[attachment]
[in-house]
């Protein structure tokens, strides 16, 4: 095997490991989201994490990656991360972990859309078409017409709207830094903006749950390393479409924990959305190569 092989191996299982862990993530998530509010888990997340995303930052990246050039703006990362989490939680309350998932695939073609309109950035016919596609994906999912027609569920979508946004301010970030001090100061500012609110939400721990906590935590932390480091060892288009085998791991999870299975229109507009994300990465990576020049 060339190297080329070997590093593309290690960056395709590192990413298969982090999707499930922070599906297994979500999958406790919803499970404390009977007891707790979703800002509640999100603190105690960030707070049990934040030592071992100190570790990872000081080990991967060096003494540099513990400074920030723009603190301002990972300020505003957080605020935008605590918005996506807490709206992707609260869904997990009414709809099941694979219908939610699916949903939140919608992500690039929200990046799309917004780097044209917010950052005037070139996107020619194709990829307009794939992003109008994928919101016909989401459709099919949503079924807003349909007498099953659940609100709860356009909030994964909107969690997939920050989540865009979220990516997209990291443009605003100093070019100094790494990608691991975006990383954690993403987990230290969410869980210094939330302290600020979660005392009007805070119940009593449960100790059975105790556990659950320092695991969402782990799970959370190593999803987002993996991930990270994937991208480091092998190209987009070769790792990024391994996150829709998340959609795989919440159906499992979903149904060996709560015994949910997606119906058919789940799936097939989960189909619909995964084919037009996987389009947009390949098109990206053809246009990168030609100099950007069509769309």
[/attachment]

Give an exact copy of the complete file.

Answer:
[in-house]
């Protein structure tokens, strides 16, 4: 095997490991989201994490990656991360972990859309078409017409709207830094903006749950390393479409924990959305190569 092989191996299982862990993530998530509010888990997340995303930052990246050039703006990362989490939680309350998932695939073609309109950035016919596609994906999912027609569920979508946004301010970030001090100061500012609110939400721990906590935590932390480091060892288009085998791991999870299975229109507009994300990465990576020049 060339190297080329070997590093593309290690960056395709590192990413298969982090999707499930922070599906297994979500999958406790919803499970404390009977007891707790979703800002509640999100603190105690960030707070049990934040030592071992100190570790990872000081080990991967060096003494540099513990400074920030723009603190301002990972300020505003957080605020935008605590918005996506807490709206992707609260869904997990009414709809099941694979219908939610699916949903939140919608992500690039929200990046799309917004780097044209917010950052005037070139996107020619194709990829307009794939992003109008994928919101016909989401459709099919949503079924807003349909007498099953659940609100709860356009909030994964909107969690997939920050989540865009979220990516997209990291443009605003100093070019100094790494990608691991975006990383954690993403987990230290969410869980210094939330302290600020979660005392009007805070119940009593449960100790059975105790556990659950320092695991969402782990799970959370190593999803987002993996991930990270994937991208480091092998190209987009070769790792990024391994996150829709998340959609795989919440159906499992979903149904060996709560015994949910997606119906058919789940799936097939989960189909619909995964084919037009996987389009947009390949098109990206053809246009990168030609100099950007069509769309």